When I received your letter, demanding that I pay a $300 fee to not be a member of your program, it was the straw that literally broke my back. My heart dropped because I knew that I could not afford your fees, but did not want to stop being a physician in the state of Virginia. I skimp and save every dollar that I earn, in order to make ends meet. I do this all for my family and so that I can continue to see my patients for a reasonable fee and provide the very highest level of care to each and every one of them. I do this because I care. I do this because the only thing that I know is that I can’t call myself a physician if I’m not actually healing my patients, like the oath I took to do.
So, all of this is to say that I do not have the $300 annual fee that you have requested from me to “opt out” of your program. You mentioned in your letter that if I do not pay this fee, I will be reported as a “non-compliant” physician to the State Corporation Commission. Perhaps this will mean that I will lose my license to practice medicine in the state of Virginia. If this is something that you think is a reasonable decision on your part, so be it. However, please know that each and every one of my patients will lose a psychiatrist who cares for them deeply and has nothing but their best interests at heart. Please know that my family will lose their financial support and I will be forced to seek some type of alternative employment. So you know, I will feel like I have betrayed every one of my patients who I took an oath to treat and protect. In addition, the state of Virginia will have one less qualified and licensed psychiatrist during a time of great need. If this sits well with you, then so be it.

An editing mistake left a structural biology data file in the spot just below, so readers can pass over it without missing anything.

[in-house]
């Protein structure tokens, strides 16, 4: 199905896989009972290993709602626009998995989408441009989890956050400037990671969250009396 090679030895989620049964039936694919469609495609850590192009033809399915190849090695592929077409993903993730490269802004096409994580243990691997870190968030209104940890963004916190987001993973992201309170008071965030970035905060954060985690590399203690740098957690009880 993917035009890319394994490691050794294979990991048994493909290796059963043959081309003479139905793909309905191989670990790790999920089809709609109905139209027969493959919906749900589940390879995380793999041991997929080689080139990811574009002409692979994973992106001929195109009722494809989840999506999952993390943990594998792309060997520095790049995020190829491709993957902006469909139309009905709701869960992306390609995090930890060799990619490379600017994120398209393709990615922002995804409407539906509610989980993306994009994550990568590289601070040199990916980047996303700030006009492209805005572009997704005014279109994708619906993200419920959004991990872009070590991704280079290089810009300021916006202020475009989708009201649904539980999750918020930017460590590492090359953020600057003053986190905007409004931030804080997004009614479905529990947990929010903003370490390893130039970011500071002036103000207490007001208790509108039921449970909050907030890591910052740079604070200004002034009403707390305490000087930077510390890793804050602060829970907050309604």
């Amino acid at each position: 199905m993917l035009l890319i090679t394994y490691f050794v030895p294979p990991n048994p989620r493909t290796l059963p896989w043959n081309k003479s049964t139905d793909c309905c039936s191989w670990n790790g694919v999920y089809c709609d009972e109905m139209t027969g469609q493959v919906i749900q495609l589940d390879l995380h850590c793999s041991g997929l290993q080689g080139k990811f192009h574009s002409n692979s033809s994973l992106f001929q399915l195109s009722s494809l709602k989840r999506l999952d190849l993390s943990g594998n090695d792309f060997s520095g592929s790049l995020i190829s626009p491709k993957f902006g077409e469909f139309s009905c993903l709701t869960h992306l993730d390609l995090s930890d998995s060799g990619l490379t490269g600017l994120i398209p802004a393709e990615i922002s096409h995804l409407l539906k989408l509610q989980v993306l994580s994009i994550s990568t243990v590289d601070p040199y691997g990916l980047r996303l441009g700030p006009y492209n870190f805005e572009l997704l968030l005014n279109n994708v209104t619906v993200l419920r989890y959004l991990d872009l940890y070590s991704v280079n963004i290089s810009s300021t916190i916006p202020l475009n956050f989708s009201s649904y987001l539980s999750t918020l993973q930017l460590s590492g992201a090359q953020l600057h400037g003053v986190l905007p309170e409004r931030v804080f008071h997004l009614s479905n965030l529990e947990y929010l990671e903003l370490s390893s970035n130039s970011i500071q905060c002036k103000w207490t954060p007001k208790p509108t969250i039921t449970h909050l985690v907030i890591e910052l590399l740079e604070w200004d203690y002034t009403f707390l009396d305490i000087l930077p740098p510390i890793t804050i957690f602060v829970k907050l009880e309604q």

The signatures below are from individuals and healthcare professionals who understand, support, and agree with my (and other physicians') decision to not pay your fee.
Thank you for listening.
Kendra Campbell, MD